This is by far one of the most pivotal questions that business owners must clearly identify an answer for. Without the why people can easily lose their way or fall into the pitfall of the so-called shiny objects.
When it comes down to identifying why for starting a counseling private practice, I like clinicians to take time. To truly sit with the question for several weeks in order to give themselves enough time to be grounded.
When you create the why, it’s important for it to be specific and grounded to key areas such as the work culture, mission statement, legacy, and core values of the counseling business.
Key reasons why it’s important for counselors in private practice to have a clear picture of their why:
- Having your why, helps you know who your ideal clients are.
- Having your why, makes the process of marketing and branding much easier. You can clearly identify who your target audience is when creating marketing content for your counseling private practice.
- Having your why, keeps you grounded. The grounding takes place because as a business owner you feel a sense of purpose that connects to your core values. A simple example is a clinician whose why is defined as, “helping parents raise healthy kind kids so that tomorrow they can navigate life with a strong level of confidence and empowerment. This is my why because I want to see a strong and healthy relationship between parents and kids. A relationship that fosters healthy and successful adults.” The example shares who the client is and why. The example shares why the focus is in important.
Below are key strategies to help you create your why:
Create a mission statement for your business. When doing this, take time to research what other companies are saying. This can be done with a simple Google search. On Google, type in the search box “mission statements for awesome businesses”.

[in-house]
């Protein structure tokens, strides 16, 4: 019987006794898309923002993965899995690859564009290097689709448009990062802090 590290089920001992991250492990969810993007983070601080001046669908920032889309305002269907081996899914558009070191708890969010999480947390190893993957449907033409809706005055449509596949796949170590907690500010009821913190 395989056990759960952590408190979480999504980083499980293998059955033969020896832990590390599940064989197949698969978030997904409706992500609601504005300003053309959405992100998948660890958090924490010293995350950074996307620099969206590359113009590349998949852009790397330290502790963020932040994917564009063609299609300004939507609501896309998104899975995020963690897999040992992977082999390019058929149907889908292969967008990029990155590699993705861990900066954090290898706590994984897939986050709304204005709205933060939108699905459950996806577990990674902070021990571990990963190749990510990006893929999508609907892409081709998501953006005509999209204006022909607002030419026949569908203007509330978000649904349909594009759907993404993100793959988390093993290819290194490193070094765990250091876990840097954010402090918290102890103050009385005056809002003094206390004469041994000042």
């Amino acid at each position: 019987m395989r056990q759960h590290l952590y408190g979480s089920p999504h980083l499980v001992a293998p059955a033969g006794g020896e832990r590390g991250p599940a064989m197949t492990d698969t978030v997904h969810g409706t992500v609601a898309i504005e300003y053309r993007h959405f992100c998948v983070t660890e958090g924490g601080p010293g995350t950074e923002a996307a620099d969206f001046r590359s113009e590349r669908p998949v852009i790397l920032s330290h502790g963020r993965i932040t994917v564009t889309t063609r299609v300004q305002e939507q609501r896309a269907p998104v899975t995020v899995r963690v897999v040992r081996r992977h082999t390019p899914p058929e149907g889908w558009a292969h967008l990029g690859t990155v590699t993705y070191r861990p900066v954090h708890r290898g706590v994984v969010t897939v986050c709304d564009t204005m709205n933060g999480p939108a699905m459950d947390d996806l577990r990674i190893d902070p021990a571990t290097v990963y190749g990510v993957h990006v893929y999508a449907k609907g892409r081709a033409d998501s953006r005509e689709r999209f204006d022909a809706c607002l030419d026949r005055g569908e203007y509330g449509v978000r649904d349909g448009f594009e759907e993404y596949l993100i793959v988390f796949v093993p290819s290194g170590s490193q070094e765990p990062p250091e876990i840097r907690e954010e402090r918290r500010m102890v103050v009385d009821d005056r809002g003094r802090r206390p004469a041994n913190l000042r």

Consider the legacy of your business. When people in the community talk about your business, what would you like for them to say? How would you like for them to remember your business? The answers to these questions help to develop the why. As a supportive activity, you can consider businesses that are popular, have a strong household name, or are no longer around but continue to be remembered. For instance, Mcdonald’s as a company. People often think about how it’s worldwide, has good burgers, affordable prices, strong community involvement, and is known for its growth in real estate.
Create 4 core values for your business. When considering core values, start with what your core values are. This can help to transition the core values from yours to the business if applicable. For instance, if one of your core values is “compassion”. You can if applicable, use this core value in your business. Another approach to creating core values is to search what other businesses have. Most companies have an online website giving you access to pages that highlight their core values. Use what you find as guidance to help you develop your core values.
Create a list of your favorite companies. Create a list of your favorite companies that you follow or genuinely like. Once you have your list written down, take time to identify for each company listed what you like about them. The goal is to learn and grow versus copy. For instance, if you have a company that you follow who has a work culture focused on wellness. Such as giving daily space to practice mediation or yoga for all employees. You feel connected to do this and can create something similar in your workplace.
Consider the work culture in your counseling business. At times business owners skip right over this. The focus is to take time to understand first what a work culture looks like. Consider other places you have worked at. Think about your favorite jobs that you have held. Why did you enjoy the job? What was the work culture like? For me, one of my favorite jobs was at a community park. I had a supervisor who would always take time to ask about my family, to encourage me to continue to study, to show compassion towards my schedule with school and work, and to provide mentorship. Today with my counseling business, Santos Counseling PLLC, I still remember the experience. When creating my work culture, I take time to get to know employees. To shift away from a clock in and clock out. To truly work to support employees live their best life while feeling that the counseling business aims to help them grow in life.